Mergers and acquisitions have to deal ahead of time with identifying and normalizing execution culture.  Merging data systems, databases, product offerings, etc. is hard but doable given some serious grunt work. Changing to a single, formal execution culture, particularly one of ‘excellence in everything we do’ is really hard and has a series of downstream and upstream impacts.  I recently visited a plant, overseas, where some furniture moldings didn’t line up properly to be fastened by a single glued dowel. The answer was to take out a drill from under the workstation and drill a bigger hole so the dowel could be wiggled into place, even though it left a gap.  Their execution culture was permissive of getting it done, even if it meant quality and customer satisfaction suffered.  The potential acquirer, with a more perfection driven execution culture, realized how hard it would be to change this mindset and decided to pass.   This factory’s only saving grace was a sort of closed market but if anyone from China ever realizes they can import inexpensive but perfectly made furniture, all bets are off on this factory.

Even in the US, we have different execution cultures. I recently rented a brand new (600 miles) 2010 GM crossover where the trim piece alignment between the doors and the dash were off by about 1/3 of an inch.  My thought was “old habits die hard, it must be a one-off problem”,  but then I saw a similar model on a NY street just recently and sure enough, that misalignment was there.  The execution culture has not changed and since other car companies selling $40K+ crossovers have perfection oriented execution cultures, that IPO should be an interesting play once the stock is trading beyond opening day hoopla levels.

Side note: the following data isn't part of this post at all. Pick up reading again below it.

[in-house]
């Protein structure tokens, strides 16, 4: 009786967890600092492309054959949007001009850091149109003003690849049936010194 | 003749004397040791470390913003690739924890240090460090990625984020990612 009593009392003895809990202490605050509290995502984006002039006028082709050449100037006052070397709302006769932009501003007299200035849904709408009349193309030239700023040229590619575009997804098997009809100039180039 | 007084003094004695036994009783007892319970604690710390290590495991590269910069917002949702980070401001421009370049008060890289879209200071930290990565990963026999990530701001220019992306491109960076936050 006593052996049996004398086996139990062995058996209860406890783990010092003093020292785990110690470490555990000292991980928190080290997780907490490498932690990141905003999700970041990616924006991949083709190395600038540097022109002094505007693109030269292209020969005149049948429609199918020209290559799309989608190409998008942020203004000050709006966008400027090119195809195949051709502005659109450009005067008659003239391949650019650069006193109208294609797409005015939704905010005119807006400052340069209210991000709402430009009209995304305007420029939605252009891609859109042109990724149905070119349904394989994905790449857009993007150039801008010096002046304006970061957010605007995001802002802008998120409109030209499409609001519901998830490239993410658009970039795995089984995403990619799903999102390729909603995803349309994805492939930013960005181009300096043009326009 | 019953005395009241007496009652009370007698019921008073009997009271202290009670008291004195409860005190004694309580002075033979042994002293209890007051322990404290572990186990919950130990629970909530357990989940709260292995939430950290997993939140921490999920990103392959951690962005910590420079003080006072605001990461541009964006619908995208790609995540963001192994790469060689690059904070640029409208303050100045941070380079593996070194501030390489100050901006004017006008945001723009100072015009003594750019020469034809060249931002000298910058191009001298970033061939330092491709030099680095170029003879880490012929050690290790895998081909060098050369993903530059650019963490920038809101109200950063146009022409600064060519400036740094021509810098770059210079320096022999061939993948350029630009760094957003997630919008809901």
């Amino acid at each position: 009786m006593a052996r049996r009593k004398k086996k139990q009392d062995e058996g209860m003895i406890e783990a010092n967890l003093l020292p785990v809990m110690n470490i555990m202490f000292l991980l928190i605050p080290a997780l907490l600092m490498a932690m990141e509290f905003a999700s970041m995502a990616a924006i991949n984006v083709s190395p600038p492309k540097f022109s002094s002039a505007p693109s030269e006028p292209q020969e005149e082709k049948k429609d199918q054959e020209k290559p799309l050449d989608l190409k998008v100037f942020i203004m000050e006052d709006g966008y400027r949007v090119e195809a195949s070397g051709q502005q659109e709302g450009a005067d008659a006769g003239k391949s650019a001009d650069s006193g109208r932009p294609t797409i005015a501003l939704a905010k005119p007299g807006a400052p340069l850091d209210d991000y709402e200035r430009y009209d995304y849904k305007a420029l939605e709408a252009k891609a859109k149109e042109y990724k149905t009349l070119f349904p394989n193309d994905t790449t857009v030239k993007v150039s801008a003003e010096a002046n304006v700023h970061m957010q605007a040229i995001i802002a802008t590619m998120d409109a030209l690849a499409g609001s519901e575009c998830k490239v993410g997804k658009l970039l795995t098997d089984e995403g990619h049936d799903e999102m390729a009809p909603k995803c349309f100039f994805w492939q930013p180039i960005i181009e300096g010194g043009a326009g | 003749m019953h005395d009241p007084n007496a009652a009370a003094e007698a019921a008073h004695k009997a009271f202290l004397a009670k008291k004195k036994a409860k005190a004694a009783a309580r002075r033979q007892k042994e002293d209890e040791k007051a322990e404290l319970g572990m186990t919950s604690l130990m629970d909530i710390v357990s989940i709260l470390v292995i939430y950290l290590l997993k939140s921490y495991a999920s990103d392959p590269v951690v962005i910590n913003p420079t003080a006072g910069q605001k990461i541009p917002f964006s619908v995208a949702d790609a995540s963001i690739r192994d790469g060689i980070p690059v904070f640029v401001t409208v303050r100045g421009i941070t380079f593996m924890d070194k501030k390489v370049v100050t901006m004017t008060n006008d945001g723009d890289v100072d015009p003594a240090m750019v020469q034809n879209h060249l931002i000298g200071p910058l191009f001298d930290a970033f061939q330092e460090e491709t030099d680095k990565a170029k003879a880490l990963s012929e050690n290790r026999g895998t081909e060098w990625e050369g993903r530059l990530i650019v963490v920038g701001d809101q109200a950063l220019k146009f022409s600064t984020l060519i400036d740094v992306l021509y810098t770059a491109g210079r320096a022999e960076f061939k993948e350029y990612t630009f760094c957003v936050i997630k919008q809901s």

As an aside- the full quote about the first ever execution of that new football strategy was actually:

“In the first 10 seconds we confused ourselves, we confused [the opposing team] and we even confused the officials.” By the second game they went on to win impressively. Once the new strategy and execution culture was adopted by all the players deep in their personal DNA, this team went on to an impressive winning season.

Double dip; extended recession.  No one really knows but one thing is clear – at the end of each economic dip one company emerges as the leader in its categories and markets and they are the ones who combine defense, offense and the perfect execution culture.

Rich Eichen is the Founder and a Managing Principal of Return on Efficiency, LLC, who’s website is and is one of their senior turnaround leaders/CROs, Program and Interim Executives with over 25 years’ experience reshaping companies, Operations, IT and key initiatives. He can be reached at